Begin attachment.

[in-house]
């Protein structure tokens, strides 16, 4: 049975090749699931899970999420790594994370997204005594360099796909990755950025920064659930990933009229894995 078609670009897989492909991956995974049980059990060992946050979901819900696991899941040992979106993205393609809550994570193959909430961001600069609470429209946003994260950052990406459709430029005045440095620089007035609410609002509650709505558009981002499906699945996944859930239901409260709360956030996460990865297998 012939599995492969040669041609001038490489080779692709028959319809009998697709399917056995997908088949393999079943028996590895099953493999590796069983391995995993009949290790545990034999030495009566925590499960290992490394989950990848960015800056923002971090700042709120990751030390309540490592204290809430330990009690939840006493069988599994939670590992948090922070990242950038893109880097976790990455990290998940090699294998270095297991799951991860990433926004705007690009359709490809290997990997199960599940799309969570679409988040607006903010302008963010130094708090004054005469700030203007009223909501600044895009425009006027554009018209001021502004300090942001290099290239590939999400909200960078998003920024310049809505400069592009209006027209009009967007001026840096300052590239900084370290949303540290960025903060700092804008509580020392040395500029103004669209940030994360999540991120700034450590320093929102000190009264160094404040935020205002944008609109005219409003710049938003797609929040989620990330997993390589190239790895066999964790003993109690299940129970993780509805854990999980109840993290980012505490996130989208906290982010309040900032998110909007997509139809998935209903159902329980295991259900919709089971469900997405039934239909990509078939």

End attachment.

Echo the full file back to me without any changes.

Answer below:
[in-house]
């Protein structure tokens, strides 16, 4: 049975090749699931899970999420790594994370997204005594360099796909990755950025920064659930990933009229894995 078609670009897989492909991956995974049980059990060992946050979901819900696991899941040992979106993205393609809550994570193959909430961001600069609470429209946003994260950052990406459709430029005045440095620089007035609410609002509650709505558009981002499906699945996944859930239901409260709360956030996460990865297998 012939599995492969040669041609001038490489080779692709028959319809009998697709399917056995997908088949393999079943028996590895099953493999590796069983391995995993009949290790545990034999030495009566925590499960290992490394989950990848960015800056923002971090700042709120990751030390309540490592204290809430330990009690939840006493069988599994939670590992948090922070990242950038893109880097976790990455990290998940090699294998270095297991799951991860990433926004705007690009359709490809290997990997199960599940799309969570679409988040607006903010302008963010130094708090004054005469700030203007009223909501600044895009425009006027554009018209001021502004300090942001290099290239590939999400909200960078998003920024310049809505400069592009209006027209009009967007001026840096300052590239900084370290949303540290960025903060700092804008509580020392040395500029103004669209940030994360999540991120700034450590320093929102000190009264160094404040935020205002944008609109005219409003710049938003797609929040989620990330997993390589190239790895066999964790003993109690299940129970993780509805854990999980109840993290980012505490996130989208906290982010309040900032998110909007997509139809998935209903159902329980295991259900919709089971469900997405039934239909990509078939």